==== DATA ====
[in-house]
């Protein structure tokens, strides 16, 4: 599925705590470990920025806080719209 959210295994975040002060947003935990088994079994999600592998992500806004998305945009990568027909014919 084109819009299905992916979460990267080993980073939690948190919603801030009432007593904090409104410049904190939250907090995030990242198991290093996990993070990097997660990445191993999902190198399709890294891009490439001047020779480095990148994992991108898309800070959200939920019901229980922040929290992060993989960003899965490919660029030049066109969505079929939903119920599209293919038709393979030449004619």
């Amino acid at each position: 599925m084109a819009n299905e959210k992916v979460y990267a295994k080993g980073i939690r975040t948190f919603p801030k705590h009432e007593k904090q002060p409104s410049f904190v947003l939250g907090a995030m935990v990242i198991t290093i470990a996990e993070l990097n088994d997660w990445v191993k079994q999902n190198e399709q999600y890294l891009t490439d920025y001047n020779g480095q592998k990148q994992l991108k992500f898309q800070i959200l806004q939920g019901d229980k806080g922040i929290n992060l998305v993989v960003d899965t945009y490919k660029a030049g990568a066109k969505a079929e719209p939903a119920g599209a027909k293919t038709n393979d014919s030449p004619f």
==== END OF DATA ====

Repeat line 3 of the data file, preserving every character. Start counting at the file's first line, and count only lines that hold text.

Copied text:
């Amino acid at each position: 599925m084109a819009n299905e959210k992916v979460y990267a295994k080993g980073i939690r975040t948190f919603p801030k705590h009432e007593k904090q002060p409104s410049f904190v947003l939250g907090a995030m935990v990242i198991t290093i470990a996990e993070l990097n088994d997660w990445v191993k079994q999902n190198e399709q999600y890294l891009t490439d920025y001047n020779g480095q592998k990148q994992l991108k992500f898309q800070i959200l806004q939920g019901d229980k806080g922040i929290n992060l998305v993989v960003d899965t945009y490919k660029a030049g990568a066109k969505a079929e719209p939903a119920g599209a027909k293919t038709n393979d014919s030449p004619f």